In March of 2000 Californians passed Proposition 22 which clarified the California family code that marriage is between one man and one woman. Prop 22 passed with a 61% of the vote. In May of this year the California Supreme Court overturned Proposition 22 by citing that there was no legitimate basis to discriminate based on sexual preference and declared Proposition 22 unconstitutional. This is a direct assault on our sovereignty and authority as a democratic-republic.

So now we have Proposition 8 which is set to amend the California Constitution to clarify, again, that marriage is specifically between one man and one woman.

I agree with many of the arguments for Prop. 8, however I think many the arguments don’t go far enough to explain why we should keep marriage between man and woman. This is my attempt to explore my reasons for voting yes on 8.

Continue reading

A Liberal Supermajority – WSJ

An article I wanted to share from the Wall Street Journal.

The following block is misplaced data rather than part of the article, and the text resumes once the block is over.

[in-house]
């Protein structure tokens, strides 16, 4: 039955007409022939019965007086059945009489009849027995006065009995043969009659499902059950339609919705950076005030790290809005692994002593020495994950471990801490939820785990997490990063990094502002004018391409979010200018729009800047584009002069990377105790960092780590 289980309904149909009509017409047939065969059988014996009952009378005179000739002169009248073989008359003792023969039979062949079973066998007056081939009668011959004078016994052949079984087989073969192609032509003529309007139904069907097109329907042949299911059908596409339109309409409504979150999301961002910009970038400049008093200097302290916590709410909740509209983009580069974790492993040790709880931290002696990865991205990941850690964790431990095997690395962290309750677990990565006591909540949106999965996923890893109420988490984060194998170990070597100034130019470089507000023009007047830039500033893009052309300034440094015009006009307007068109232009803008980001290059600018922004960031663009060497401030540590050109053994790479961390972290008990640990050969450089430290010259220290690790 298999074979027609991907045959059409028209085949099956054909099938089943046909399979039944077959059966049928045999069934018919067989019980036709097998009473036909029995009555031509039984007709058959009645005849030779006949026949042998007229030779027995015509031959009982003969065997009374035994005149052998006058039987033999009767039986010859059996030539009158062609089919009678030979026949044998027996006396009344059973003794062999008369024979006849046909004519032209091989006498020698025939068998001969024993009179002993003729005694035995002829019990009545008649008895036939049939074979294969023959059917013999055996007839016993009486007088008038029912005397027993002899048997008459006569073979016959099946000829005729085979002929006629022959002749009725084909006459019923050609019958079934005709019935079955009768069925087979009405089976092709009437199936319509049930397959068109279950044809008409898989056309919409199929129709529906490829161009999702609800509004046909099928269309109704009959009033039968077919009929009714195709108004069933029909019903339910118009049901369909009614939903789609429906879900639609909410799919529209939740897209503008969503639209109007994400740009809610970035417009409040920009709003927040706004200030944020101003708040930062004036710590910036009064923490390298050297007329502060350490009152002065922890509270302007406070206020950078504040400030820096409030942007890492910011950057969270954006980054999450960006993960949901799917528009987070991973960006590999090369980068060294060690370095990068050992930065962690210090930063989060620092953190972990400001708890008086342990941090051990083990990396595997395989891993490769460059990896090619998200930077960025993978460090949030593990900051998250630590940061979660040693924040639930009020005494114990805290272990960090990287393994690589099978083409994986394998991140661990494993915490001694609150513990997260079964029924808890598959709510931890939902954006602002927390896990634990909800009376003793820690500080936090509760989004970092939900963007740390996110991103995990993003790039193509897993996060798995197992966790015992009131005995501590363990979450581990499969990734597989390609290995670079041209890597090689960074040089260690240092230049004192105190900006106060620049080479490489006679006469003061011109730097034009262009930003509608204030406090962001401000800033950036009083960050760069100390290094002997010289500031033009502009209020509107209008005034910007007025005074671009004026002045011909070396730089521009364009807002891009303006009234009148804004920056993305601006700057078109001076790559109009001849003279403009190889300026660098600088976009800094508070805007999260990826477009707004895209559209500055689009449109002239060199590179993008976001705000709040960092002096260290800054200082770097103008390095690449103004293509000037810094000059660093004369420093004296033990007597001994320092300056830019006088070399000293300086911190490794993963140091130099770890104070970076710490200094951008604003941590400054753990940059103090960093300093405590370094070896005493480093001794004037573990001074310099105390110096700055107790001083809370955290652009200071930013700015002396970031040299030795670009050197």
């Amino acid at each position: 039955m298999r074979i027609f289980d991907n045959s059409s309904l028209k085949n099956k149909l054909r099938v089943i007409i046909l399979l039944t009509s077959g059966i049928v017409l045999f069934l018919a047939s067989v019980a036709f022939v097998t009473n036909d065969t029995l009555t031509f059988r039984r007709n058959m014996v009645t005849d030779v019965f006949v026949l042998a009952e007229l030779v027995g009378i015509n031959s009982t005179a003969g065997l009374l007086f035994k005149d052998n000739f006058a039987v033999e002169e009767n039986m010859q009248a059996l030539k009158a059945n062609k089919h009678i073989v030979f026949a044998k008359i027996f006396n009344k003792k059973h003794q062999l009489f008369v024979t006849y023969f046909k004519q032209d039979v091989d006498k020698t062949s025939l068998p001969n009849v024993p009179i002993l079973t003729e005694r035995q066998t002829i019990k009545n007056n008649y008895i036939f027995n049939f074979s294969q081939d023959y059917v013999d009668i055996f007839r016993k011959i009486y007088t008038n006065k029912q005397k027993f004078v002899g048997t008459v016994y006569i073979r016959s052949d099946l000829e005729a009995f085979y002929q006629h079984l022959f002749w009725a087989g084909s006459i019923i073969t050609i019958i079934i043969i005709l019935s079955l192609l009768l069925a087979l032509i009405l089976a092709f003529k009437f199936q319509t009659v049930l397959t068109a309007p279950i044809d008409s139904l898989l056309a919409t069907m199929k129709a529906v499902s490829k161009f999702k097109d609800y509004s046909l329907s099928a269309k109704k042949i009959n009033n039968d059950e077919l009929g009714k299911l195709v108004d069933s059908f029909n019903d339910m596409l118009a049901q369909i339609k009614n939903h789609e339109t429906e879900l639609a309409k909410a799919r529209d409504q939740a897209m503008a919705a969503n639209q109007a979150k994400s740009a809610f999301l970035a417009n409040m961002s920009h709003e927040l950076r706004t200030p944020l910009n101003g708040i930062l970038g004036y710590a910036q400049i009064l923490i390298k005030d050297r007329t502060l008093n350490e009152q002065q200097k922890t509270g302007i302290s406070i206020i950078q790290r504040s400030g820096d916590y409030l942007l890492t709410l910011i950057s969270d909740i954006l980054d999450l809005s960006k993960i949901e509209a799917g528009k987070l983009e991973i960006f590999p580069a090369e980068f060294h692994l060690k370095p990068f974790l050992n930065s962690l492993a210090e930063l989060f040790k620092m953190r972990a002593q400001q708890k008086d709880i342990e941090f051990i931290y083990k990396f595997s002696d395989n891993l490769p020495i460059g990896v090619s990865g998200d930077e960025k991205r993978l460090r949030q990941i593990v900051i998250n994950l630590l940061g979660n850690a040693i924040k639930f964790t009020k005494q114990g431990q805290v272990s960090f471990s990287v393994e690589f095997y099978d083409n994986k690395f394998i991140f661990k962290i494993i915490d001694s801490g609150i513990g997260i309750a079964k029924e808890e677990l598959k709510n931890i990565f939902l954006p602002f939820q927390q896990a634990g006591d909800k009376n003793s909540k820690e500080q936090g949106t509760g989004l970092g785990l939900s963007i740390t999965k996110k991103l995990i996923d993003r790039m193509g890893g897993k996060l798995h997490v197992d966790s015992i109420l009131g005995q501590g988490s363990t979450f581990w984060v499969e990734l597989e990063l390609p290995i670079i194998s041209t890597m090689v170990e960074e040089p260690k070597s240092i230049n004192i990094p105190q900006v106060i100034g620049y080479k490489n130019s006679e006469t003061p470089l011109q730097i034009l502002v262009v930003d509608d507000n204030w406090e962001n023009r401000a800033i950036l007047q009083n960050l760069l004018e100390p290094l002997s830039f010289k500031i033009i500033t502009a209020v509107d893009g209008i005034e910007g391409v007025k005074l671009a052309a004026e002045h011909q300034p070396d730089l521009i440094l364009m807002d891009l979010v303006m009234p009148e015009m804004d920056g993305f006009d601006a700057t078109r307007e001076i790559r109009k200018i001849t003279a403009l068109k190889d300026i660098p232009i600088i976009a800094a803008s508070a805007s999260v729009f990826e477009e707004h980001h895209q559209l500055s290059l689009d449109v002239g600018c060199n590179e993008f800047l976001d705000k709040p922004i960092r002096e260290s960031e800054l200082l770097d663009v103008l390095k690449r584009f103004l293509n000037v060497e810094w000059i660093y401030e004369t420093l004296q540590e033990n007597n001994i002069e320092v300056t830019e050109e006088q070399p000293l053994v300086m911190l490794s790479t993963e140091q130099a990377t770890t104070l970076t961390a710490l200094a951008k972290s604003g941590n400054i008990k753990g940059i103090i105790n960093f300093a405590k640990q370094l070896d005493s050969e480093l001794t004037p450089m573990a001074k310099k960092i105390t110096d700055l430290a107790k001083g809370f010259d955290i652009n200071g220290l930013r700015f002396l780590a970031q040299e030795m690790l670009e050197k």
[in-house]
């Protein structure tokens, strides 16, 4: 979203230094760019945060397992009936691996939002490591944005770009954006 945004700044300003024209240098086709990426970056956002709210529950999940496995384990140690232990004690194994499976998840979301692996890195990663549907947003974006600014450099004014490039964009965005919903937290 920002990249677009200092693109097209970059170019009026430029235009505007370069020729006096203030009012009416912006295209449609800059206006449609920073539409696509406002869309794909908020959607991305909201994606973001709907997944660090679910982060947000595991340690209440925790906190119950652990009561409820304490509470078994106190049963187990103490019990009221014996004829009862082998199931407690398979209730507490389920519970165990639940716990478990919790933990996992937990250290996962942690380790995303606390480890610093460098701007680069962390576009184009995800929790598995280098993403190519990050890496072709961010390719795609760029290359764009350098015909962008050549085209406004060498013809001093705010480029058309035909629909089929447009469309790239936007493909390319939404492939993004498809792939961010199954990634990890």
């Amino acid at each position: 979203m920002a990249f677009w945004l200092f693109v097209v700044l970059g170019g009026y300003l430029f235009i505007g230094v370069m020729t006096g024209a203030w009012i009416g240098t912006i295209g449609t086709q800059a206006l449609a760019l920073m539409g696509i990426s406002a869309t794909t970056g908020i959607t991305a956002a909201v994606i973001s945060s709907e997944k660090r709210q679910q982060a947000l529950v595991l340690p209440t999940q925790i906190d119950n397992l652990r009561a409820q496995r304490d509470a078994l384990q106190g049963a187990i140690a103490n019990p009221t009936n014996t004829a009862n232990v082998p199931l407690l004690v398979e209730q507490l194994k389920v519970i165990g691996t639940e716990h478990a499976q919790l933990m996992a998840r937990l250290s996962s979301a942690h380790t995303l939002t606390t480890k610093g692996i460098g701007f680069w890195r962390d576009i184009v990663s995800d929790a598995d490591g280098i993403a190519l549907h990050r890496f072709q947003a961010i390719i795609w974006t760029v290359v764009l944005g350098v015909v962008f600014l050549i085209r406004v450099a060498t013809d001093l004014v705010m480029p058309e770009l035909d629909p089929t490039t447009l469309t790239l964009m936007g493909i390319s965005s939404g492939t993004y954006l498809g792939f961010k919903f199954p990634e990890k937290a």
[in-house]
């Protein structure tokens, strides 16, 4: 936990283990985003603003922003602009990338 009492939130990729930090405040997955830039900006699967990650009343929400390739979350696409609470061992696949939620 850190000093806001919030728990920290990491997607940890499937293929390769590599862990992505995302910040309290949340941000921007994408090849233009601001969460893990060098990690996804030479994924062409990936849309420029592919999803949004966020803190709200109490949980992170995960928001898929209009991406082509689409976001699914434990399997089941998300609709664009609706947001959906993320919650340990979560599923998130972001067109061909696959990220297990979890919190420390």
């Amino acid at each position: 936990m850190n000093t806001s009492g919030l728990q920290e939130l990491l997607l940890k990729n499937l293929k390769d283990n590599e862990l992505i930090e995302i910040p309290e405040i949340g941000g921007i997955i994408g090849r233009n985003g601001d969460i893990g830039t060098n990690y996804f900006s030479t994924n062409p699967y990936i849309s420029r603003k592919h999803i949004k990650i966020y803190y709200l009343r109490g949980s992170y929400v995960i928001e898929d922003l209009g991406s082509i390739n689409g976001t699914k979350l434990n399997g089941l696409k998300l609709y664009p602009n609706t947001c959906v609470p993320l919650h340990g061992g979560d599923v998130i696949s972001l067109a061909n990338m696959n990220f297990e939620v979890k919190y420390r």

A Liberal Supermajority

A Liberal Supermajority

Get ready for ‘change’ we haven’t seen since 1965, or 1933.

If the current polls hold, Barack Obama will win the White House on November 4 and Democrats will consolidate their Congressional majorities, probably with a filibuster-proof Senate or very close to it. Without the ability to filibuster, the Senate would become like the House, able to pass whatever the majority wants.

Though we doubt most Americans realize it, this would be one of the most profound political and ideological shifts in U.S. history. Liberals would dominate the entire government in a way they haven’t since 1965, or 1933. In other words, the election would mark the restoration of the activist government that fell out of public favor in the 1970s. If the U.S. really is entering a period of unchecked left-wing ascendancy, Americans at least ought to understand what they will be getting, especially with the media cheering it all on. Continue reading

Blame the bubble on FDR, Jimmy Carter and Bill Clinton

September 30, 2008

Johan Norberg, on his blog, points out the Democratic intervention that caused the financial crisis

SOME milestones in the prehistory of the crisis. 1933: As part of the New Deal, investment banks are stopped from also acting as commercial banks (which would have given them bank deposits and more stability). 1938: As part of the New Deal, president (Franklin D.) Roosevelt creates Fannie Mae and in 1970 Congress creates Freddie Mac. With their implicit government guarantees they can offer cheaper loans and expand until they dominate the American mortgage market. Continue reading